Essentially, most people don’t need the assistance of lawyers until they find themselves in the middle of a major life event. Some of these events are pleasant, such as buying a home, selling a home, or starting up a business. Some of the events are not so pleasant, and unfortunately, some people only interact with lawyers when they are in the middle of a major life crisis. It is possible that an individual’s only experience with a lawyer may be the worst event of their life, such as getting a divorce or getting arrested. It is common for people to equate their hardship to the roles attorneys play, and thus push the blame for their misfortune onto lawyers.

 

What Would Darth Vader’s Estate Plan Look Like?

Jun 30 2017
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Written by Jason C. Henbest, Esq. and Brittany Saxton

            An estate planning analysis was recently posted on JD Supra that poses this interesting question: what would happen to Darth Vader’s estate following his death? All Star Wars fans know that Darth Vader was a complex character with many attenuated connections throughout his life. 

 

When Spaces are Considered ‘Buildings’ Under NJ Law?

Jun 16 2017
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Written by Jason C. Henbest, Esq. and Brittany Saxton

 

Real estate centers around one concept: location. With some locations being more desirable than others, it is important for landlords to determine what spaces are inhabitable and suitable for renting purposes.  This is especially true for the state of New Jersey.  Known as the most densely populated state per square mile, many New Jersey residents know that good real estate, even good apartments, in desirable areas are hard to find. Until recently, the New Jersey legislature and courts had not made a clear determination of what constitutes a ‘building.’ This exact issue was affirmatively decided in the New Jersey Supreme Court case Cashin v. Bello, where the court held that the word ‘building’ as used in the Anti-Eviction Act, even extends to converted garages.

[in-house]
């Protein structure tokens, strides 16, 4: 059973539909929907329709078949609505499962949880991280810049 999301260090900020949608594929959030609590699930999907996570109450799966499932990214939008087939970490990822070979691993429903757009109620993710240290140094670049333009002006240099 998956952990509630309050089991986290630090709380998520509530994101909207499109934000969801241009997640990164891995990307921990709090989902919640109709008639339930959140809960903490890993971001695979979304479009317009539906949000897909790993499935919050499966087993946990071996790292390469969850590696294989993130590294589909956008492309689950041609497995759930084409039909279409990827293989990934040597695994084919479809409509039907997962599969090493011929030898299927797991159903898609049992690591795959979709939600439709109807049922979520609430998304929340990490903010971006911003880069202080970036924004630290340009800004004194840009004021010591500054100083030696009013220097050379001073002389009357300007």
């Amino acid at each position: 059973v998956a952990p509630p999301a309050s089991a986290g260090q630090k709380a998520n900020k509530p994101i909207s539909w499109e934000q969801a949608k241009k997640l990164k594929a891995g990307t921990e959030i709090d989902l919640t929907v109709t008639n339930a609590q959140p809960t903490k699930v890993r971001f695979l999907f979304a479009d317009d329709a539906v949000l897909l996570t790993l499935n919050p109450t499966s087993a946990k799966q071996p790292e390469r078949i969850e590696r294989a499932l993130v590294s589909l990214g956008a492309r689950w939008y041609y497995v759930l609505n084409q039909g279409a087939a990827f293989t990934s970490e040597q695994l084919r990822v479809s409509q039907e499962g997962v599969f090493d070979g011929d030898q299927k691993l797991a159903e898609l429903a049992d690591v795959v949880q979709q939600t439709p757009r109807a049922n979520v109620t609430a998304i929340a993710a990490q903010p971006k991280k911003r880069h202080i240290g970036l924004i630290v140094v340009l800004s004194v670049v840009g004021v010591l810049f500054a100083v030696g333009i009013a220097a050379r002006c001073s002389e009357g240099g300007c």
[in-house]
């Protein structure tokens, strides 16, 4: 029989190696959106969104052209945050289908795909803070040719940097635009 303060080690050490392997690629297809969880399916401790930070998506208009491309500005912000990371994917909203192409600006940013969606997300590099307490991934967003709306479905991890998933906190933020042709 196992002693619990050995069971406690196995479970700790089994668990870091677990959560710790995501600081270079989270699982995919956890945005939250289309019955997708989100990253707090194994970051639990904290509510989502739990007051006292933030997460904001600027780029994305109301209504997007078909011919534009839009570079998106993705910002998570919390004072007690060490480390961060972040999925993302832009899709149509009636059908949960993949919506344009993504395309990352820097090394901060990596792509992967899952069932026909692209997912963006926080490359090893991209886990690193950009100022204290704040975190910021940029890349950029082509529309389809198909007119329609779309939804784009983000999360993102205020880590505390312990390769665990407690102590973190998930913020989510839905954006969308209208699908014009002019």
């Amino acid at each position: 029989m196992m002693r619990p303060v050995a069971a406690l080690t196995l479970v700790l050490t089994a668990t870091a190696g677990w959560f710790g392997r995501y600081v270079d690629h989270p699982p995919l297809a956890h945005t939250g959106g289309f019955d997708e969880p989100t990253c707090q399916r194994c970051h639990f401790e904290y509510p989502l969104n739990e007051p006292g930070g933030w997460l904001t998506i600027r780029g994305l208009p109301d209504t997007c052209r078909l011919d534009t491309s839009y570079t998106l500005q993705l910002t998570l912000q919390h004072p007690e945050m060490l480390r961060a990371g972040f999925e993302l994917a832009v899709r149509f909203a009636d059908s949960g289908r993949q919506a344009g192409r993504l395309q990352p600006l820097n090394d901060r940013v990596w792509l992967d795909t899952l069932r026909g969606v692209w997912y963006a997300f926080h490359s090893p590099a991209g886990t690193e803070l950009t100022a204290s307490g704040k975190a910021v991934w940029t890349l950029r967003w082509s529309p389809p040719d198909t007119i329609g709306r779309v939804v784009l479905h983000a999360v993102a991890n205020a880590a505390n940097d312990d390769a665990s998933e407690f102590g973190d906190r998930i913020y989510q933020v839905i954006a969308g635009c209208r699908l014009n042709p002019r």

Long Term Care: Start Planning Now!

Sep 22 2016
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Written by Jason C. Henbest, Esq. and Brittany Saxton

Certain events only take split seconds to drastically change our expectations, for both the present and the future. For many, growing old comes with these unexpected twists and turns. Sudden accidents, illness, or injury can happen when least expected. Yet, the question remains: how do people adequately prepare for something they never expected happening in the first place?

While none of us know what the future holds, the best way to anticipate the unexpected is to start making plans in advance. One way to plan for your future is by creating a Long Term Care Plan. Planning now for the possibility of Long Term Care provides you with ample time to self-educate about your potential future needs and what services for these needs will cost. A benefit of planning for Long Term Care in the present is the level of confidence that comes with making important future decisions while of sound mind and memory. Important future decisions typically fall into these four realms: legal preparation, financial planning, healthcare assistance, and housing decisions. 

 

Why the Never-Married Need Estate Plans

Sep 06 2016
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Written by Jason C. Henbest, Esq. and Brittany Saxton

Some people think estate planning is unessential. The single, childless, and never-married sometimes fail to think about planning for a future when they are no longer around. Is this wise?

As we all get older and responsibility increases, it is essential to realize that part of planning for the future includes planning for the present state of our lives. More and more Americans are getting married later, choosing to have one or no children, or deciding to stay single for their lifetime. Choosing to live a life of independence includes personally taking on major responsibilities. Even if you choose to never get married, you then still have to plan for the single most important person in your life: you!